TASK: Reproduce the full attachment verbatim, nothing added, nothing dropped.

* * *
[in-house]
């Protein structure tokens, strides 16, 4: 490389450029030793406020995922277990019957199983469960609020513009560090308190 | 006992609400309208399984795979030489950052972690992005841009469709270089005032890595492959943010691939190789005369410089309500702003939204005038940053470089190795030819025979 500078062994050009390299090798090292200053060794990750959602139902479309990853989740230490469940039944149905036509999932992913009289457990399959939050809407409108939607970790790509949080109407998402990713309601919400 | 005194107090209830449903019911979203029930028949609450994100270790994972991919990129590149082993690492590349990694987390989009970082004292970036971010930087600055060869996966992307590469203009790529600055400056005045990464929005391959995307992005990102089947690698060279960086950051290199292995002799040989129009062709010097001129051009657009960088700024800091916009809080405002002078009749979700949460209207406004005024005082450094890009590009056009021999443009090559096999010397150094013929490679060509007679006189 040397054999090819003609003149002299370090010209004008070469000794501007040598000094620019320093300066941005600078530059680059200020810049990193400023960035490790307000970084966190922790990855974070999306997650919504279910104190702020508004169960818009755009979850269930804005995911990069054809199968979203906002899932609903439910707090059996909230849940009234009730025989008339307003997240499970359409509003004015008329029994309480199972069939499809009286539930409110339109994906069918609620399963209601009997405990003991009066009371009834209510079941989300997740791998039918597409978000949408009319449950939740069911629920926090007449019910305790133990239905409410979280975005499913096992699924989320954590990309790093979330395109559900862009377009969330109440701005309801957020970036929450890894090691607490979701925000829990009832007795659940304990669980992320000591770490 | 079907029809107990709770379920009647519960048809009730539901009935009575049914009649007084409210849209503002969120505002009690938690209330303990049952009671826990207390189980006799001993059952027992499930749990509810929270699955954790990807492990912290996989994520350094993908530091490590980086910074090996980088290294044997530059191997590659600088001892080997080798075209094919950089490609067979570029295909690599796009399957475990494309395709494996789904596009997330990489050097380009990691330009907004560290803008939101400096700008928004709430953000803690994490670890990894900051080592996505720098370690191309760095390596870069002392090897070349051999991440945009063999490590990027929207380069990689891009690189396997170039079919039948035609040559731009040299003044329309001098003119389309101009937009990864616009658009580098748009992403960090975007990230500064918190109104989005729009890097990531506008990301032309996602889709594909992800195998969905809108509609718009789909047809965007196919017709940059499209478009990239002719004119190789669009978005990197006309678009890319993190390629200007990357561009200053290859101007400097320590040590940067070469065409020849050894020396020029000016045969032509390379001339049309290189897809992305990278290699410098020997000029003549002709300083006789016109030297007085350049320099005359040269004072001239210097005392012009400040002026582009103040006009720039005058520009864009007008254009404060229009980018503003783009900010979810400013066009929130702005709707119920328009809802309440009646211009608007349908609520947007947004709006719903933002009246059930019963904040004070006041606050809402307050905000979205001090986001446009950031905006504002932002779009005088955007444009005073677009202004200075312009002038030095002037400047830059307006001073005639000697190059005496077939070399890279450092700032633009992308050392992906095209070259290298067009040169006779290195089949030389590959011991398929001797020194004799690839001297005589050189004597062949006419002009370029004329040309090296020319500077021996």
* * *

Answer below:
[in-house]
């Protein structure tokens, strides 16, 4: 490389450029030793406020995922277990019957199983469960609020513009560090308190 | 006992609400309208399984795979030489950052972690992005841009469709270089005032890595492959943010691939190789005369410089309500702003939204005038940053470089190795030819025979 500078062994050009390299090798090292200053060794990750959602139902479309990853989740230490469940039944149905036509999932992913009289457990399959939050809407409108939607970790790509949080109407998402990713309601919400 | 005194107090209830449903019911979203029930028949609450994100270790994972991919990129590149082993690492590349990694987390989009970082004292970036971010930087600055060869996966992307590469203009790529600055400056005045990464929005391959995307992005990102089947690698060279960086950051290199292995002799040989129009062709010097001129051009657009960088700024800091916009809080405002002078009749979700949460209207406004005024005082450094890009590009056009021999443009090559096999010397150094013929490679060509007679006189 040397054999090819003609003149002299370090010209004008070469000794501007040598000094620019320093300066941005600078530059680059200020810049990193400023960035490790307000970084966190922790990855974070999306997650919504279910104190702020508004169960818009755009979850269930804005995911990069054809199968979203906002899932609903439910707090059996909230849940009234009730025989008339307003997240499970359409509003004015008329029994309480199972069939499809009286539930409110339109994906069918609620399963209601009997405990003991009066009371009834209510079941989300997740791998039918597409978000949408009319449950939740069911629920926090007449019910305790133990239905409410979280975005499913096992699924989320954590990309790093979330395109559900862009377009969330109440701005309801957020970036929450890894090691607490979701925000829990009832007795659940304990669980992320000591770490 | 079907029809107990709770379920009647519960048809009730539901009935009575049914009649007084409210849209503002969120505002009690938690209330303990049952009671826990207390189980006799001993059952027992499930749990509810929270699955954790990807492990912290996989994520350094993908530091490590980086910074090996980088290294044997530059191997590659600088001892080997080798075209094919950089490609067979570029295909690599796009399957475990494309395709494996789904596009997330990489050097380009990691330009907004560290803008939101400096700008928004709430953000803690994490670890990894900051080592996505720098370690191309760095390596870069002392090897070349051999991440945009063999490590990027929207380069990689891009690189396997170039079919039948035609040559731009040299003044329309001098003119389309101009937009990864616009658009580098748009992403960090975007990230500064918190109104989005729009890097990531506008990301032309996602889709594909992800195998969905809108509609718009789909047809965007196919017709940059499209478009990239002719004119190789669009978005990197006309678009890319993190390629200007990357561009200053290859101007400097320590040590940067070469065409020849050894020396020029000016045969032509390379001339049309290189897809992305990278290699410098020997000029003549002709300083006789016109030297007085350049320099005359040269004072001239210097005392012009400040002026582009103040006009720039005058520009864009007008254009404060229009980018503003783009900010979810400013066009929130702005709707119920328009809802309440009646211009608007349908609520947007947004709006719903933002009246059930019963904040004070006041606050809402307050905000979205001090986001446009950031905006504002932002779009005088955007444009005073677009202004200075312009002038030095002037400047830059307006001073005639000697190059005496077939070399890279450092700032633009992308050392992906095209070259290298067009040169006779290195089949030389590959011991398929001797020194004799690839001297005589050189004597062949006419002009370029004329040309090296020319500077021996």